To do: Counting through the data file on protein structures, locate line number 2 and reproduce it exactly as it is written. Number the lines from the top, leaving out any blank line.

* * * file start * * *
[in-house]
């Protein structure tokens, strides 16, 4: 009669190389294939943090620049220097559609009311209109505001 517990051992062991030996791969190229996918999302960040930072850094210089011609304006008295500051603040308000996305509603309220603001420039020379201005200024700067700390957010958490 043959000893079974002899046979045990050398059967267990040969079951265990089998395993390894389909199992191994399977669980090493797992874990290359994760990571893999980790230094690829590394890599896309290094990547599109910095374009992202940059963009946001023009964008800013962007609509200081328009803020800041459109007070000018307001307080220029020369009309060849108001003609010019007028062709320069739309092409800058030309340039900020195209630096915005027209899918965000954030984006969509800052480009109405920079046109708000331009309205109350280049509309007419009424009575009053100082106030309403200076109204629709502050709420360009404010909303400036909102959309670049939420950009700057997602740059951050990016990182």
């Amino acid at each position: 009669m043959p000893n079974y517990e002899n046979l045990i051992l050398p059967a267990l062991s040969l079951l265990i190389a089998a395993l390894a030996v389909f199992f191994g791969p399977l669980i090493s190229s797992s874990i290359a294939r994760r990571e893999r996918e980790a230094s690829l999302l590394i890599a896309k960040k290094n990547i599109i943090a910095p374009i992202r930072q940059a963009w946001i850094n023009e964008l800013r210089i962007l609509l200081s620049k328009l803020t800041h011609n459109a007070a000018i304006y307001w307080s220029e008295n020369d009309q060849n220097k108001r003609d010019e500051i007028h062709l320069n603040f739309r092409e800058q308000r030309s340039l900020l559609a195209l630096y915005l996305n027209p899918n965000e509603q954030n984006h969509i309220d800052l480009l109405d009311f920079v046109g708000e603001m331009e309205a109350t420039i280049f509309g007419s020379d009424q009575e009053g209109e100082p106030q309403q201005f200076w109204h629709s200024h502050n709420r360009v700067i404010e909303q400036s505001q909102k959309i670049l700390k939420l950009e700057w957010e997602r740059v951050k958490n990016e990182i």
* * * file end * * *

């Protein structure tokens, strides 16, 4: 009669190389294939943090620049220097559609009311209109505001 517990051992062991030996791969190229996918999302960040930072850094210089011609304006008295500051603040308000996305509603309220603001420039020379201005200024700067700390957010958490 043959000893079974002899046979045990050398059967267990040969079951265990089998395993390894389909199992191994399977669980090493797992874990290359994760990571893999980790230094690829590394890599896309290094990547599109910095374009992202940059963009946001023009964008800013962007609509200081328009803020800041459109007070000018307001307080220029020369009309060849108001003609010019007028062709320069739309092409800058030309340039900020195209630096915005027209899918965000954030984006969509800052480009109405920079046109708000331009309205109350280049509309007419009424009575009053100082106030309403200076109204629709502050709420360009404010909303400036909102959309670049939420950009700057997602740059951050990016990182």